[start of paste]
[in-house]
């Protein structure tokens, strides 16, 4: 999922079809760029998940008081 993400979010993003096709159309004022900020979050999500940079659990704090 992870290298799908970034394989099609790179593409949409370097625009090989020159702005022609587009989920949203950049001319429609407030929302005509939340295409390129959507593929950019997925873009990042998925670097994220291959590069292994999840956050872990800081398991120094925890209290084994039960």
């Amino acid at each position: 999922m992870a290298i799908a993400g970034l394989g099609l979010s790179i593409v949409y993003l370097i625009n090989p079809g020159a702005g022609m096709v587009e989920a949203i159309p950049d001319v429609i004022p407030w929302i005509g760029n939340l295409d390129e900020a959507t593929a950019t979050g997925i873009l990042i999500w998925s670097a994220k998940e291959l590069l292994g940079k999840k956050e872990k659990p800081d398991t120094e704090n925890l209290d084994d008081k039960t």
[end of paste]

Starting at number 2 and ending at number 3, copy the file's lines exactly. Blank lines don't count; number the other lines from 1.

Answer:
């Protein structure tokens, strides 16, 4: 999922079809760029998940008081 993400979010993003096709159309004022900020979050999500940079659990704090 992870290298799908970034394989099609790179593409949409370097625009090989020159702005022609587009989920949203950049001319429609407030929302005509939340295409390129959507593929950019997925873009990042998925670097994220291959590069292994999840956050872990800081398991120094925890209290084994039960």
């Amino acid at each position: 999922m992870a290298i799908a993400g970034l394989g099609l979010s790179i593409v949409y993003l370097i625009n090989p079809g020159a702005g022609m096709v587009e989920a949203i159309p950049d001319v429609i004022p407030w929302i005509g760029n939340l295409d390129e900020a959507t593929a950019t979050g997925i873009l990042i999500w998925s670097a994220k998940e291959l590069l292994g940079k999840k956050e872990k659990p800081d398991t120094e704090n925890l209290d084994d008081k039960t």